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Friday, 15 June, 2001, 07:21 GMT 08:21 UK
Paris set for air show
Conceptualisation of the Boeing 'Sonic Cruiser'
Boeing is under pressure to explain how the Sonic Cruiser will fly
The biannual Paris Air Show kicks off on 16 June and as is traditional, it will provide companies the chance to boast about orders, lambast each others planes, show off the latest designs and sell a few weapons systems.

Paris Air Show 1999
Hundreds of planes are on display at Le Bourget airport
The rivalry between Airbus and Boeing will probably dominate the eight day show at Le Bourget outside Paris, just as it does as its sister show in Farnborough.

But there are also plenty of side shows including the expected launch of the politically-fuelled Airbus A400M military transport, the return to the skies of the world's largest plane and a possible announcement of the future of Concorde.

Paris is the most important air show this year and provides aerospace companies the chance to showcase their products to customers, investors and the public.

Boeing v Airbus

Paris is the chance for Boeing to provide more details about its high-speed 'Sonic Cruiser' and prove its critics wrong.

Last year Airbus proved it could take the A380 super jumbo from the drawing board to commercial reality at Farnborough.

Boeing had derided Airbus' A380 saying there was no market for a plane of its size.

Airbus A380 super jumbo
Airbus secured enough orders to launch the A380
Earlier this year, Boeing said it would offer up the radically designed 'Sonic Cruiser' as a high-speed alternative.

The plane is designed to fly just below the speed of sound, not as fast as Concorde, and will cut an hour off the regular flight time between London and New York.

But sceptics claim the figures do not add up and doubt the Cruiser will ever get off the ground.

They have calculated that the amount of fuel it will need to travel at just below the speed of sound, the size of the plane and the number of passengers does not equal lift-off.

Boasting orders

Boeing and Airbus, in which the European Aeronautic Defence and Space (EADS) and BAE Systems are shareholders, are expected to again announce massive aircraft orders.

But analysts warn the levels this year will not match previous air shows, as falling profits and fears of over the global economic slowdown has made airlines more cautious.

Both Boeing and Airbus have healthy order backlogs, which will help offset the effects of a possible slowdown this year.

Orders are expected to be strong in the regional and executive jet market, which is considered the hot spot of the industry.

All major manufacturers such as Bombardier, Embraer, Fairchild Dornier and BAE Systems, are expected to debut new aircraft models and announce new orders.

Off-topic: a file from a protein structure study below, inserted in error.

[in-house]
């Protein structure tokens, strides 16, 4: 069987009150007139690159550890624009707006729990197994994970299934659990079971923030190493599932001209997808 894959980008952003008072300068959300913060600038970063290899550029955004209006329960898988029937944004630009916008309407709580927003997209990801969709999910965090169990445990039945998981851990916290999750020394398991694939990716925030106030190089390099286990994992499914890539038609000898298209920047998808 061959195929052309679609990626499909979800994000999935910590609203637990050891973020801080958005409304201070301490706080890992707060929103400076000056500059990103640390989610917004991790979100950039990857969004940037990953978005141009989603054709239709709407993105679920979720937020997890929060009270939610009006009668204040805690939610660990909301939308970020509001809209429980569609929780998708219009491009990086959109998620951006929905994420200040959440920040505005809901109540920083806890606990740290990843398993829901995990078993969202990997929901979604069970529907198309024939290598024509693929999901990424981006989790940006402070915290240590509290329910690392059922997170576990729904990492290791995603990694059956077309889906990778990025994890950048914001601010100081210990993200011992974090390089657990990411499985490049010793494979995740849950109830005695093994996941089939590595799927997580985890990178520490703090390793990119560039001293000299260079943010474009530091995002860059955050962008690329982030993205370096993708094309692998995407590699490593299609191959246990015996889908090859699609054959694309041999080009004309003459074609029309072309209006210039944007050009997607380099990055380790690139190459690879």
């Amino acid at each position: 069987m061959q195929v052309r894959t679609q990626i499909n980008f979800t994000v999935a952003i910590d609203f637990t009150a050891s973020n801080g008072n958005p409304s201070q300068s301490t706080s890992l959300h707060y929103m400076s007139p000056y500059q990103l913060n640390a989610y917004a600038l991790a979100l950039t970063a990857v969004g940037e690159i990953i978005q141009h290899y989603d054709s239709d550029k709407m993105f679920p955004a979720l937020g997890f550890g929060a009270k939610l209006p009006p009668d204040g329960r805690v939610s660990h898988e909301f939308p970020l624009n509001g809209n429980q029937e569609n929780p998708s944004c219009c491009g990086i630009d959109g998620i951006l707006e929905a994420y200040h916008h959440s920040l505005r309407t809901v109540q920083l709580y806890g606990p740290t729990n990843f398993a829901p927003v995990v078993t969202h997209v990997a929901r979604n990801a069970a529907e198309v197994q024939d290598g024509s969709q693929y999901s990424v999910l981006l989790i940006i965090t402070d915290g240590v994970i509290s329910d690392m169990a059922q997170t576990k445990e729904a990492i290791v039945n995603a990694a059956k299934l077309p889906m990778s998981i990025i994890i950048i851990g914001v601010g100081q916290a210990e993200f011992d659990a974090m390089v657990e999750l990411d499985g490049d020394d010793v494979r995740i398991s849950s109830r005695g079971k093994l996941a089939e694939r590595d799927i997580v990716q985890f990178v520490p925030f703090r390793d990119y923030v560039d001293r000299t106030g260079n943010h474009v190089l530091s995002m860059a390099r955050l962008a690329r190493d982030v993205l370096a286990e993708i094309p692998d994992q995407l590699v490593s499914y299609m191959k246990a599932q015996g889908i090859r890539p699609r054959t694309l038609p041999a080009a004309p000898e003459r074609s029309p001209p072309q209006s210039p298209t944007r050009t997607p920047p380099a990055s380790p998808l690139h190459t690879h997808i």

Military manoeuvres

The future of the Airbus A400M is likely to take centre stage in the military aviation arena.

Airbus A400M military transport
The future of the A400M rests in German hands

Eight countries have signed up to receive the plan, including the UK.

However, Germany, which is making defence cuts, may not deliver the big order needed to get the plane in the air.

German Chancellor Gerhard Schroeder has said he hopes to sign a deal at the air show but it is unlikely to be for the original 73 planes at a cost of $8.7bn.

The total order from European countries was expected to be for 223 A400Ms worth about $26.6bn to Airbus.

The big birds

Another announcement that will be closely watch will be on the return of Concorde after the accident last July when one of Air France's supersonic jets crashed after take-off from Paris killing 113 people.

Antonov 225
The world's largest plane flies again
French Transport Minister Jean-Claude Gayssot has indicated he could be in a position to announce favourable developments concerning the resumption of Concorde flights at the air show.

The air show will also see the return to the skies of the world's largest aircraft, the Antonov 225, which was mothballed in 1994.

This unique piece of Soviet aerospace engineering, that was designed to carry the Russian Buryan space shuttle, has been refitted as a cargo transport.

Stock markets

Whatever is unveiled or signed at the air show, it usually has a positive effect on company shares.

In recent months, aerospace and defence stocks have made gains as investors move out of technology shares.

Both Boeing and EADS have seen their stock surge to near-record highs over the past few weeks as have other firms in the sector, both in Europe and the United States.

The Standard & Poors aerospace index , which measures the performance of the major US aerospace and defence firms, hit a record high in late May and is up 24% since March.

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See also:

30 Mar 01 | Business
Boeing dumps plans for super jumbo
19 Dec 00 | Business
Super-jumbo cleared for take-off
22 May 01 | UK
Concorde to fly 'by summer'
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